One is about the founding of the modern women’s movement for liberation and equality; one concerns the historically successful Red Army hockey team; and one investigates the painstaking process of creating a dance for the New York City Ballet. They are among the notable documentary movies being released in local theaters this month — and I’m happy to tout them.
A well-made documentary is like an engaging, informative lecture crossed with an exciting narrative. You learn something new, even as a tale is told, and sometimes, you’re given a new perspective on an issue, a piece of history, a life or lives, renowned or otherwise. Each of the following documentaries achieves those ends to varying degrees.
‘SHE’S BEAUTIFUL WHEN SHE’S ANGRY’
Covering a period that lasts from around 1966 to 1971 but resonating far beyond that time, this view of significant parties who sparked and shepherded the women’s movement in its formative years is a sleek and vibrant affair. Director Mary Dore mostly uses the actual voices and images of over two dozen women who played a significant part in the movement. Dore mixes archival and contemporary material to paint a vivid, entertaining, and occasionally witty picture of feminism’s roots and cultivation in the latter half of the 20th century. There are a few minor reenactments here and there, but they’re negligible.
Throughout its 92-minute length, She’s Beautiful When She’s Angry addresses the diversity of womanhood and the movement’s various schools of thought, as well as its controversies and infighting. It’s the story of a battle that continues today on many fronts: one for gender equality in society as a whole, and more specifically, in the home, the workplace, the halls of education, culture, and the arts. As for the title, any anger depicted is of the righteous brand, and the dedication of the participants is quite beautiful in its determination and passion.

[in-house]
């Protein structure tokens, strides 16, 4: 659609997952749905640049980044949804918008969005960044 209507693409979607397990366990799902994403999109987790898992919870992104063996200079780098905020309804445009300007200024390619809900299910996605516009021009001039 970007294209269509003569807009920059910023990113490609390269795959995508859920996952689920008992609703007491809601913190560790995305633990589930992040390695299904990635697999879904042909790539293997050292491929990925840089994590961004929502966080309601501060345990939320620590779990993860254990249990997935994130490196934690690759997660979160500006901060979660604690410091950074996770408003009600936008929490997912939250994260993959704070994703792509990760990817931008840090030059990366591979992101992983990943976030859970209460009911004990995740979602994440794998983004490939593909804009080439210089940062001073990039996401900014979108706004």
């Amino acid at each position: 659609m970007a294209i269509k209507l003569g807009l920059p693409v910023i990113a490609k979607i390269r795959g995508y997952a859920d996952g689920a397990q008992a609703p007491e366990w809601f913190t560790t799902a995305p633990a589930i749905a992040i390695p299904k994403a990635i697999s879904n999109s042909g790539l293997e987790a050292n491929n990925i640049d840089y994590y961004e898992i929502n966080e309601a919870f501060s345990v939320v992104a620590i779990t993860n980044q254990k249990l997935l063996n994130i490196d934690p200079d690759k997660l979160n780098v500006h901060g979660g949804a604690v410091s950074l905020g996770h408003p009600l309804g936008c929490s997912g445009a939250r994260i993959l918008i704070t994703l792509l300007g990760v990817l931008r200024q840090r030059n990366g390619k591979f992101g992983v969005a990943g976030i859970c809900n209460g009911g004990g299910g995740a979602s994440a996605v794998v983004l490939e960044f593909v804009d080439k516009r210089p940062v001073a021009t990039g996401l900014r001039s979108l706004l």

She’s Beautiful When She’s Angry opens Feb. 6 at the Opera Plaza Cinema.
A genuinely thrilling documentary at the nexus of sports and politics, filmmaker Gabe Polsky’s look at the legendary championship Soviet Union hockey team, Red Army, goes beyond the usual sporty clichés, largely because of the significance of its subject as a cultural weapon in the Cold War during the 1970s and 1980s.
By focusing on the life and times of the team’s highly decorated captain and hero of Soviet hockey, Slava Fetisov, Polsky gets a firsthand look at the harsh and relentless workings of the Soviet Union’s intertwined sports and propaganda machines. Fetisov’s initial reticence about revealing much about the past eventually dissipates, and then … the anecdotes come as quickly as a fast break and as devastatingly as an on-target slap shot. We get everything from background on the team’s origins to the brutality of Fetisov’s upbringing and the perils of Red Army’s training camp to the Russian perspective on the USA’s “Miracle on Ice” victory over the USSR team in the 1980 Winter Olympics. And there’s also an elegy for the magnificence of the Red Army hockey dynasty — undone by the dissolution of the USSR and its players’ exodus to the NHL in North America. To summarize, Red Army — the movie — scores big.
Red Army opens Feb. 6 at the Embarcadero Center Cinema.
Director-cinematographer Jody Lee Lipes provides an up-close peek at the painstaking assembly and execution of a single dance created and choreographed for the world-renowned New York City Ballet in Ballet 422. In the process, we watch the progress of Justin Peck, the young choreographer commissioned to fashion a new ballet for the company’s 2013 winter season. Peck must gather the talent he needs and foster a successful collaboration with his chosen troupe of dancers, musicians, designers, and techies to make Paz de la Jolla, the 422nd new ballet at NYCB, a reality, let alone a triumph. The documentary falters in its failure to give the viewer much, if anything, on Peck’s training, his personal life, and the motivations behind his dance, and we get nothing concrete about the critical and audience response to the piece. Still, Ballet 422 does offer rare backstage access to the insular, step-by-step process of producing an original work at the NYCB.
Ballet 422 opens Feb. 13 at the Opera Plaza Cinema.